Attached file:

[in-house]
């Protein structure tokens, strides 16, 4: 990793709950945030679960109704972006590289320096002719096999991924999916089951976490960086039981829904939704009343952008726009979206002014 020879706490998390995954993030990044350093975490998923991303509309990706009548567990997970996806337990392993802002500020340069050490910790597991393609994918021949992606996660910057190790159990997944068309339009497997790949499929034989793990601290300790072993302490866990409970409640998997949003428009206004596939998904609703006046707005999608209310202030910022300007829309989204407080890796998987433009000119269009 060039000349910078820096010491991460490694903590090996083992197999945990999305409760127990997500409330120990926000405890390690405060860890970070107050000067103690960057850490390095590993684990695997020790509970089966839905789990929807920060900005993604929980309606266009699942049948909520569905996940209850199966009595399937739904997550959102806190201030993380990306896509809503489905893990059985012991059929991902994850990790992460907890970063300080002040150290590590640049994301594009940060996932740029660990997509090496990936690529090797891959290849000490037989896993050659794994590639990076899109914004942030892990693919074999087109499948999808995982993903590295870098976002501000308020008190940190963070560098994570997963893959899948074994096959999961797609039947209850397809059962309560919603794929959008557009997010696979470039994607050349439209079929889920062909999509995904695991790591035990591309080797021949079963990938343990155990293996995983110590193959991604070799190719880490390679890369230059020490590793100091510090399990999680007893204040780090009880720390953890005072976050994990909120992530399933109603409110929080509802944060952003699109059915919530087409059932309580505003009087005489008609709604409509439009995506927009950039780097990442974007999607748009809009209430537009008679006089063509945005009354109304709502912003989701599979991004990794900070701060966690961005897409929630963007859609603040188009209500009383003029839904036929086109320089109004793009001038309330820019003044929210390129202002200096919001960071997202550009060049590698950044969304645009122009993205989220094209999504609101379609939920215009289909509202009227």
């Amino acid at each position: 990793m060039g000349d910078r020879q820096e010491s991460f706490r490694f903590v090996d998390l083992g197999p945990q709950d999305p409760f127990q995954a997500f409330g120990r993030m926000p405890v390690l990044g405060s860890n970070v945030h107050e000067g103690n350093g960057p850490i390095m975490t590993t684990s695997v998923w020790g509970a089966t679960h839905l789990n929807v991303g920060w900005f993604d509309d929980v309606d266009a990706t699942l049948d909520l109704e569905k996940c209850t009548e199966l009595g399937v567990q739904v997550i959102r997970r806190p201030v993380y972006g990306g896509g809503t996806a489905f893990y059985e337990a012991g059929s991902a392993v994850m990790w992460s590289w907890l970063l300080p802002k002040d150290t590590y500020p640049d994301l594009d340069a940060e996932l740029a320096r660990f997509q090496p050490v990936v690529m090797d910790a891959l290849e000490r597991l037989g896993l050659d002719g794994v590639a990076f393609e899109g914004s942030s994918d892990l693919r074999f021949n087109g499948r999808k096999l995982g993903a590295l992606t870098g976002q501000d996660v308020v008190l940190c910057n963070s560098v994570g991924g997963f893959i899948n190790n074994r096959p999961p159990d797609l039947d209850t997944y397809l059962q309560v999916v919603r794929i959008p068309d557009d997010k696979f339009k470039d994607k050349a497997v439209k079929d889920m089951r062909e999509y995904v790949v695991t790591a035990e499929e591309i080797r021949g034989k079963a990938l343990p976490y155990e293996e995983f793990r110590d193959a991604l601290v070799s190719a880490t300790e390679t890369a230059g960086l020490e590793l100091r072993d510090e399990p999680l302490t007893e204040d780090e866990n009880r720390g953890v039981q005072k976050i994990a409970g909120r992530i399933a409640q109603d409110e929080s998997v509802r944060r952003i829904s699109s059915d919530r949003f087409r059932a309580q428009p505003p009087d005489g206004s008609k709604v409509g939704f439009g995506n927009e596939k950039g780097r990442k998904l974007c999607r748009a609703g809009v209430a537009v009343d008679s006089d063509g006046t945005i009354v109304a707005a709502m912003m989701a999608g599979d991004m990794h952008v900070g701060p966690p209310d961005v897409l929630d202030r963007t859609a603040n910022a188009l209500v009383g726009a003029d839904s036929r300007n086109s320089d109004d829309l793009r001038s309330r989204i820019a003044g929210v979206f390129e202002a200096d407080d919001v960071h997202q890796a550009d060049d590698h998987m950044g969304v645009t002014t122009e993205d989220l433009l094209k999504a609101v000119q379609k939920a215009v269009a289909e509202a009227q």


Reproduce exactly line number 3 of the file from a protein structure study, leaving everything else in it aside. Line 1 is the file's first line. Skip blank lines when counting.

């Amino acid at each position: 990793m060039g000349d910078r020879q820096e010491s991460f706490r490694f903590v090996d998390l083992g197999p945990q709950d999305p409760f127990q995954a997500f409330g120990r993030m926000p405890v390690l990044g405060s860890n970070v945030h107050e000067g103690n350093g960057p850490i390095m975490t590993t684990s695997v998923w020790g509970a089966t679960h839905l789990n929807v991303g920060w900005f993604d509309d929980v309606d266009a990706t699942l049948d909520l109704e569905k996940c209850t009548e199966l009595g399937v567990q739904v997550i959102r997970r806190p201030v993380y972006g990306g896509g809503t996806a489905f893990y059985e337990a012991g059929s991902a392993v994850m990790w992460s590289w907890l970063l300080p802002k002040d150290t590590y500020p640049d994301l594009d340069a940060e996932l740029a320096r660990f997509q090496p050490v990936v690529m090797d910790a891959l290849e000490r597991l037989g896993l050659d002719g794994v590639a990076f393609e899109g914004s942030s994918d892990l693919r074999f021949n087109g499948r999808k096999l995982g993903a590295l992606t870098g976002q501000d996660v308020v008190l940190c910057n963070s560098v994570g991924g997963f893959i899948n190790n074994r096959p999961p159990d797609l039947d209850t997944y397809l059962q309560v999916v919603r794929i959008p068309d557009d997010k696979f339009k470039d994607k050349a497997v439209k079929d889920m089951r062909e999509y995904v790949v695991t790591a035990e499929e591309i080797r021949g034989k079963a990938l343990p976490y155990e293996e995983f793990r110590d193959a991604l601290v070799s190719a880490t300790e390679t890369a230059g960086l020490e590793l100091r072993d510090e399990p999680l302490t007893e204040d780090e866990n009880r720390g953890v039981q005072k976050i994990a409970g909120r992530i399933a409640q109603d409110e929080s998997v509802r944060r952003i829904s699109s059915d919530r949003f087409r059932a309580q428009p505003p009087d005489g206004s008609k709604v409509g939704f439009g995506n927009e596939k950039g780097r990442k998904l974007c999607r748009a609703g809009v209430a537009v009343d008679s006089d063509g006046t945005i009354v109304a707005a709502m912003m989701a999608g599979d991004m990794h952008v900070g701060p966690p209310d961005v897409l929630d202030r963007t859609a603040n910022a188009l209500v009383g726009a003029d839904s036929r300007n086109s320089d109004d829309l793009r001038s309330r989204i820019a003044g929210v979206f390129e202002a200096d407080d919001v960071h997202q890796a550009d060049d590698h998987m950044g969304v645009t002014t122009e993205d989220l433009l094209k999504a609101v000119q379609k939920a215009v269009a289909e509202a009227q």